The whys and wherefores of Cain

Herman Cain’s improbable run-up to co-front-runner status in the presidential race might not last, but it’s worth pondering its origins and meaning. How has this wholly unexpected surge occurred? And what must the Romney camp take away from this to win the day?

First, businessman Cain’s support reflects a direct response to incumbent failure. The economy needs help, and we find ourselves led by a man who seems to know virtually nothing about job creation and the business world. It’s logical that we would look around for someone who has genuine corporate credentials, who has a successful businessman’s air and bearing. Yes, occasionally Cain lapses into an Old South preaching style, complemented by Jesse Jackson-esque rhyming, but he’s best when he’s the community banker telling you why your loan application has been denied or the franchisee upselling you on the advantages of the large pizza over the medium.

Second, I think Cain’s race is a factor, even if the candidate might cringe at the thought. Something really important happened in 2008. America finally leaped over a high wall of race to elect a minority candidate. There was a collective satisfaction in this, even among Americans who stuck with the Republicans. It seemed to please everyone that claims of institutionalized racism would no longer stand in the way of race relations. After all, if a black man is elected president, complaints about smaller stuff would just be whining. So most everyone, in some form or fashion, found some satisfaction in Obama’s inauguration. But then it started going badly pretty quickly. Republicans who voted for Obama, or at least appreciated the symbolic advances his election provided, suddenly felt sort of silly, as if they were being punished for having “done the right thing,” as they saw it. Thereafter, when it became clear Obama was incompetent, Cain came along. He gives the once-Obama-sympathizing Republicans a do-over, a chance to validate their anti-racism perspective while getting a better candidate. So, in a way, Cain benefits tangibly from Obama’s failures in a way a Mitt Romney could never do.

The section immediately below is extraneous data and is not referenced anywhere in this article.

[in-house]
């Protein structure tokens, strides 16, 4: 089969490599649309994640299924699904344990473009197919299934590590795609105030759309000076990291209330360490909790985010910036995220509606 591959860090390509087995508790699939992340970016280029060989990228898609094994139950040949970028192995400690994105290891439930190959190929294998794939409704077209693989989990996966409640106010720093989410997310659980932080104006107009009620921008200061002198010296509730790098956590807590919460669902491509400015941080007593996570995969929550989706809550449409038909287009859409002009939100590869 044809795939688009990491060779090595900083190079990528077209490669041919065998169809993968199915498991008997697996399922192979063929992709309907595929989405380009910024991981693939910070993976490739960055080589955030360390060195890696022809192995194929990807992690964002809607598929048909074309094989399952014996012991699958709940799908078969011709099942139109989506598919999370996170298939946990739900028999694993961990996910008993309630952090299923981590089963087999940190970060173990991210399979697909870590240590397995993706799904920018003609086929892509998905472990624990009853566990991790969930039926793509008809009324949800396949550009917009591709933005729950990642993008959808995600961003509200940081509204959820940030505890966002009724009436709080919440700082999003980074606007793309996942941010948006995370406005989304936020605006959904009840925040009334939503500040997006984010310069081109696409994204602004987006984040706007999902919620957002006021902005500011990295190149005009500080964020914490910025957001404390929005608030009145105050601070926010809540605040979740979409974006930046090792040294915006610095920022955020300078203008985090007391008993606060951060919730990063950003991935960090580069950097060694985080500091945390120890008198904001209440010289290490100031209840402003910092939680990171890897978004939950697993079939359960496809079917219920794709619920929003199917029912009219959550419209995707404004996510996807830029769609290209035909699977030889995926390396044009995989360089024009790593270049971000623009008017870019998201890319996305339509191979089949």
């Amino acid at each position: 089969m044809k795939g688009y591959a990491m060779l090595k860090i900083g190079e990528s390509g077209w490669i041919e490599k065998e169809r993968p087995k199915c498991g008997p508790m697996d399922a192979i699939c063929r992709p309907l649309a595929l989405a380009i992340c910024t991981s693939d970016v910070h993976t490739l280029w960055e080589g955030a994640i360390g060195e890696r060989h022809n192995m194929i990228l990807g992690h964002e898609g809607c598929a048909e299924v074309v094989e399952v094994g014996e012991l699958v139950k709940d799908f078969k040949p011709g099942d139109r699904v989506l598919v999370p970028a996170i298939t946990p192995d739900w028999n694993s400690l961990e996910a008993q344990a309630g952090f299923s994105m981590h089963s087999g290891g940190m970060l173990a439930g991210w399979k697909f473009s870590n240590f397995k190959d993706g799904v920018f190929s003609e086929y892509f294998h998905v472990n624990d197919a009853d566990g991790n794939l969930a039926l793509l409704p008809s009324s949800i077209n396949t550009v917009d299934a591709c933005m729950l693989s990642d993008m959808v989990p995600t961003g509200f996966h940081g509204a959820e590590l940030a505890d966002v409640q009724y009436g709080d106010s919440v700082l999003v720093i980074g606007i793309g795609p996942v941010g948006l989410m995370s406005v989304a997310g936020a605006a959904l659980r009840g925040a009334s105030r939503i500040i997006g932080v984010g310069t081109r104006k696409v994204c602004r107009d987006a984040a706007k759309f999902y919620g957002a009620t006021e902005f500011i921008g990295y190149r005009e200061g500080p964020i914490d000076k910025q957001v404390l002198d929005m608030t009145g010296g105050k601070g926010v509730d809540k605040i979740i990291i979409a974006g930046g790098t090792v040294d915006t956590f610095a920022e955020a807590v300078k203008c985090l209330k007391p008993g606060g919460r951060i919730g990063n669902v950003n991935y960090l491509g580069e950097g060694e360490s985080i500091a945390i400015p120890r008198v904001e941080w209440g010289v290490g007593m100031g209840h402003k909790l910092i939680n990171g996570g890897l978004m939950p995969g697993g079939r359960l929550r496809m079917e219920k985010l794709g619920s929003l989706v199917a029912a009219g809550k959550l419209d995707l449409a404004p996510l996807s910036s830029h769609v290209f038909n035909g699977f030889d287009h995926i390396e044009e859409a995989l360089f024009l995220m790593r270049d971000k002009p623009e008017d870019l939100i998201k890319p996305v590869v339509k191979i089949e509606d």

Third, Cain is benefiting from the simple elegance of his 9-9-9 plan, something that should please the one-time math major. All through grad school, I was imbued with the notion that the best solution to a math-modeling problem is always the most elegant one, with elegance being defined by simplicity. With the economy in a mess, voters want to know there is a plan that will fix things, setting the economy straight. To achieve assurance that a plan is feasible, it must be simple enough for voters to absorb. If the plan is 250 pages in length and has several hundred moving parts, too many Americans cannot get their minds around it as a truly workable concept. I would guess that a lot of voters want to see an unpretentious plan, yet one that seems profoundly different from all the marginal stuff Obama and other politicians are throwing out there. This is the genius of 9-9-9 from the perspective of public reception. Simple and different. The dorks who start challenging the precise numbers, like those saying it should be 9.1 percent, just don’t get it. Part of the salesmanship is getting customers to call in their orders. We’ll upsell the price after the phone rings. It happens all the time, and consumers are aware of it. But let’s start by getting them dialing the phone, placing an order.

The Romney campaign should be paying attention. Leading products and services always steal ideas from the up-and-comers. Romney should spend far more time talking about his business exploits than his days as governor. We actually want a corporatist for a change. Romney should also push simpler, more-elegant issue plans.

David Hill is a pollster who has worked for Republican candidates and causes since 1984.